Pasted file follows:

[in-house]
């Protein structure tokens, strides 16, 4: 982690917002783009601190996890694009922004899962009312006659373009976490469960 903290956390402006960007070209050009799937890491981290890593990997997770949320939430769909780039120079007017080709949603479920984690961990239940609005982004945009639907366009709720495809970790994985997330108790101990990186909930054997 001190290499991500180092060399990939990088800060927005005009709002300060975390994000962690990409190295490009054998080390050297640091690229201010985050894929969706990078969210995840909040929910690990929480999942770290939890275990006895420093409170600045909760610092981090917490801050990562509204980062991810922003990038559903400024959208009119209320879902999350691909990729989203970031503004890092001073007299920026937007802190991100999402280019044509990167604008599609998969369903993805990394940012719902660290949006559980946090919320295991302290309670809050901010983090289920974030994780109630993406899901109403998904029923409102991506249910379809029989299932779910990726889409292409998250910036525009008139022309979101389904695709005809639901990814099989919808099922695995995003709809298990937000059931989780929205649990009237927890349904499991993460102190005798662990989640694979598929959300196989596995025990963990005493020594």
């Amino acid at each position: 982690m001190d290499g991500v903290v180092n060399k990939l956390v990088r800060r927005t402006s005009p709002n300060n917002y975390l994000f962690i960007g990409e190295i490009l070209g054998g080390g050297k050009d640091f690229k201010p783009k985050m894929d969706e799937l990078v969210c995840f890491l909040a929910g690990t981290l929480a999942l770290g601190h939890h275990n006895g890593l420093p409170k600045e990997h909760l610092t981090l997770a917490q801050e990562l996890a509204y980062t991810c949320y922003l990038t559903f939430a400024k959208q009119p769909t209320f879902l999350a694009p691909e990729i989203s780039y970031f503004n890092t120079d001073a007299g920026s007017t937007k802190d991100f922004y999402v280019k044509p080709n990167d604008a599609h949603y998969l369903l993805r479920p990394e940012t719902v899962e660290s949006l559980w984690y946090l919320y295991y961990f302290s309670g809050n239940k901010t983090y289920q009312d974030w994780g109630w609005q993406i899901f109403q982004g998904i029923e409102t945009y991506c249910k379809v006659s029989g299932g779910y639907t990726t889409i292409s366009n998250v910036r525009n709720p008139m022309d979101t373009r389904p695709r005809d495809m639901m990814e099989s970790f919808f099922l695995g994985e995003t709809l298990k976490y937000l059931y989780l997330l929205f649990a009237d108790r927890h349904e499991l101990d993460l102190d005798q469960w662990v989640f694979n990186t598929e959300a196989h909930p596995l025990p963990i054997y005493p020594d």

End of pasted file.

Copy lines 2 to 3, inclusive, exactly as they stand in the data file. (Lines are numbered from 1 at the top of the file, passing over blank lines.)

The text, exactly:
């Protein structure tokens, strides 16, 4: 982690917002783009601190996890694009922004899962009312006659373009976490469960 903290956390402006960007070209050009799937890491981290890593990997997770949320939430769909780039120079007017080709949603479920984690961990239940609005982004945009639907366009709720495809970790994985997330108790101990990186909930054997 001190290499991500180092060399990939990088800060927005005009709002300060975390994000962690990409190295490009054998080390050297640091690229201010985050894929969706990078969210995840909040929910690990929480999942770290939890275990006895420093409170600045909760610092981090917490801050990562509204980062991810922003990038559903400024959208009119209320879902999350691909990729989203970031503004890092001073007299920026937007802190991100999402280019044509990167604008599609998969369903993805990394940012719902660290949006559980946090919320295991302290309670809050901010983090289920974030994780109630993406899901109403998904029923409102991506249910379809029989299932779910990726889409292409998250910036525009008139022309979101389904695709005809639901990814099989919808099922695995995003709809298990937000059931989780929205649990009237927890349904499991993460102190005798662990989640694979598929959300196989596995025990963990005493020594």
């Amino acid at each position: 982690m001190d290499g991500v903290v180092n060399k990939l956390v990088r800060r927005t402006s005009p709002n300060n917002y975390l994000f962690i960007g990409e190295i490009l070209g054998g080390g050297k050009d640091f690229k201010p783009k985050m894929d969706e799937l990078v969210c995840f890491l909040a929910g690990t981290l929480a999942l770290g601190h939890h275990n006895g890593l420093p409170k600045e990997h909760l610092t981090l997770a917490q801050e990562l996890a509204y980062t991810c949320y922003l990038t559903f939430a400024k959208q009119p769909t209320f879902l999350a694009p691909e990729i989203s780039y970031f503004n890092t120079d001073a007299g920026s007017t937007k802190d991100f922004y999402v280019k044509p080709n990167d604008a599609h949603y998969l369903l993805r479920p990394e940012t719902v899962e660290s949006l559980w984690y946090l919320y295991y961990f302290s309670g809050n239940k901010t983090y289920q009312d974030w994780g109630w609005q993406i899901f109403q982004g998904i029923e409102t945009y991506c249910k379809v006659s029989g299932g779910y639907t990726t889409i292409s366009n998250v910036r525009n709720p008139m022309d979101t373009r389904p695709r005809d495809m639901m990814e099989s970790f919808f099922l695995g994985e995003t709809l298990k976490y937000l059931y989780l997330l929205f649990a009237d108790r927890h349904e499991l101990d993460l102190d005798q469960w662990v989640f694979n990186t598929e959300a196989h909930p596995l025990p963990i054997y005493p020594d």